In the first nine games, it is my opinion that Rex utilized more of his style of defense. It was aggressive and pressure-oriented to the point that he blitzed 31% of the time. Hughes was more involved in the blitzes that were called.
But as the season progressed his snap count decreased, and I think that had a lot to do with how he was utilized. The defensive staff always seemed to be a step behind the opponents. For the first half of the season, the defensive secondary, which was supposed to be a strength, was giving up big passing plays down the field. So coming out of the bye, Ryan had to play much more cover 2. The secondary was down Aaron Williams, so communication and leadership was lost. More cover 2 meant fewer defenders to stop the run, and that is how the the morale of the defense was broken. This was particularly evident against Miami. Another blueprint to beat the Bills’ defense was discovered, and that was by pounding the rock. They rushed for 256 yards and averaged 6.2 yards per attempt. The Bills’ defensive staff had to make adjustments, but those adjustments didn’t work.
The Ryan brothers’ adjustments vs. the run put a lot of stress on Hughes because they didn’t put him in the best position to win play-to-play. Take a look at this 53-yard run versus the Fins. Buffalo brings out an umbrella defense, one of the defensive fronts Rex likes to go to when he really wants to shut down the run. It put Hughes at a 6i technique and one-on-one with right tackle Ja’wuan James. Hughes is a good player, but confining him inside and in tight quarters against an athletic tackle does not favor his skillset. The defense is called to keep Preston Brown free to get downhill, but because Corbin Bryant doesn’t occupy the double team, the guard gets to Brown. Jerry executes his assignment and stacks but is unable to shed and make the tackle. The result isn’t completely his fault, but this is an example how he was not properly utilized.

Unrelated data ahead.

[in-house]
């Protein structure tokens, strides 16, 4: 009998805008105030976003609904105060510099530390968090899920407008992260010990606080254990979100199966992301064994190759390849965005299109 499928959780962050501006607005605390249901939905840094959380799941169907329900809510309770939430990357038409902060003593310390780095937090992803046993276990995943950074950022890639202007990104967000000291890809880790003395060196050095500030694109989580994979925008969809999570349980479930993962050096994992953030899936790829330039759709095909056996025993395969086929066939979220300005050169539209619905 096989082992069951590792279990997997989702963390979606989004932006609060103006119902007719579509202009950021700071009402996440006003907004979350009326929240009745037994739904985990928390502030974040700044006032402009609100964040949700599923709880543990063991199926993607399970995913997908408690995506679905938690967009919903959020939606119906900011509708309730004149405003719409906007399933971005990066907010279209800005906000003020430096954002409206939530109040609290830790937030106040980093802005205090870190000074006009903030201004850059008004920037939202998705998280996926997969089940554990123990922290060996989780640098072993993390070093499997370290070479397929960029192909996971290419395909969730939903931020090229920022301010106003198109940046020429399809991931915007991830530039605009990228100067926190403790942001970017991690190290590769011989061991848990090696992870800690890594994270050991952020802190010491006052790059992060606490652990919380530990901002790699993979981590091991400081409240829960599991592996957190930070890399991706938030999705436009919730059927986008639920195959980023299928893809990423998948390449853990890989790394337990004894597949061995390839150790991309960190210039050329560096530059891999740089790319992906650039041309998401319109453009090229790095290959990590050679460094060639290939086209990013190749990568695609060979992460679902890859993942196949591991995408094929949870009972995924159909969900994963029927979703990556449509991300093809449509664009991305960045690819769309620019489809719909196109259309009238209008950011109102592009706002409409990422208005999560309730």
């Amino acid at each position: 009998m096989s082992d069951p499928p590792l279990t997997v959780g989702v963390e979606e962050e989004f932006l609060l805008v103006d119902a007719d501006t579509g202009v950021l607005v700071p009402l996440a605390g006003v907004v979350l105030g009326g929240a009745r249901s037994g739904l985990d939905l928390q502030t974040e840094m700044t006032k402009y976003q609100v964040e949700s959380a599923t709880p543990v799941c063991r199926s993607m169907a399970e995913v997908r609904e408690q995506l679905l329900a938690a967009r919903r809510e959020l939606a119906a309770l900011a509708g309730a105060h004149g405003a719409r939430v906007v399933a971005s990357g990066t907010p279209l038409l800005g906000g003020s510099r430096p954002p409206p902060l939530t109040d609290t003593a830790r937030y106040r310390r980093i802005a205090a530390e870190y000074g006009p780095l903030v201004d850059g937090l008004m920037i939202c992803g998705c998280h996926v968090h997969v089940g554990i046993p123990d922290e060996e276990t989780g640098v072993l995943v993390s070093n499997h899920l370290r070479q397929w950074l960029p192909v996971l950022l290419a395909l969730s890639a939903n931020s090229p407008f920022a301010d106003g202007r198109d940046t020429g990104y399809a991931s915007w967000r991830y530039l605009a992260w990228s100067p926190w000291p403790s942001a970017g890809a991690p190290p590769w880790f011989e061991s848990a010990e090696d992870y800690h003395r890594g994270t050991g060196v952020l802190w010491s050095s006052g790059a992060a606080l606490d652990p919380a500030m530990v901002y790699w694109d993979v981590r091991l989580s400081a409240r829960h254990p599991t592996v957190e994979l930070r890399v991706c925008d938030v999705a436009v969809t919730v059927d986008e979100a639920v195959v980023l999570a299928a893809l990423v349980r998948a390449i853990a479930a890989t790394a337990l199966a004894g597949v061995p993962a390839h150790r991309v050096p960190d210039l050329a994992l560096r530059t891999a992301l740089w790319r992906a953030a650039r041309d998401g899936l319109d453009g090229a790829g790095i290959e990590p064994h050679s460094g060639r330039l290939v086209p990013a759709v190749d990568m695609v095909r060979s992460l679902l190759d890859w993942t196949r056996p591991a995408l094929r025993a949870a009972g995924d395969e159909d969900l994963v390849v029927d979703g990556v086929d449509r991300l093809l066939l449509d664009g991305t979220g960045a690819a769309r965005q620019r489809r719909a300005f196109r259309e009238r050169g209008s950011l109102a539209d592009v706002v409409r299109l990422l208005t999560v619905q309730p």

Against the pass, changing to more of a two deep shell forced Rex to pull back the reigns on blitzing to help on the back end. He only blitzed 21% of the time from the bye week on. This meant more four man rushes, which meant that he needed to devise ways to get the most out of his defensive line. To do this, Rex and the staff began calling more plays/stunts for Alexander and Lawson.
This was not necessarily the worst move, as it shows the staff believed in Hughes’s ability to disrupt on his own. To the staff’s chagrin, that philosophy change didn’t work.
But the lack of production wasn’t all on the staff. They tried isolating Jerry at times, but more often than not he would just run the hoop wide. Watch Dareus slant inside to occupy the guard and center in order to get Hughes one-on-one with James.
Hughes averaged 89% of the snaps in the first nine weeks, but just 68% of the snaps the rest of the year. I believe this reduced playing time discouraged him and took a toll on him mentally.
New head coach Sean McDermott will be counting on Jerry to return to his 2014 form now that he is back in an even front defense. We all hope to see the dynamic, albeit sometimes frustrating, version of Hughes at the start of the 2017 NFL season.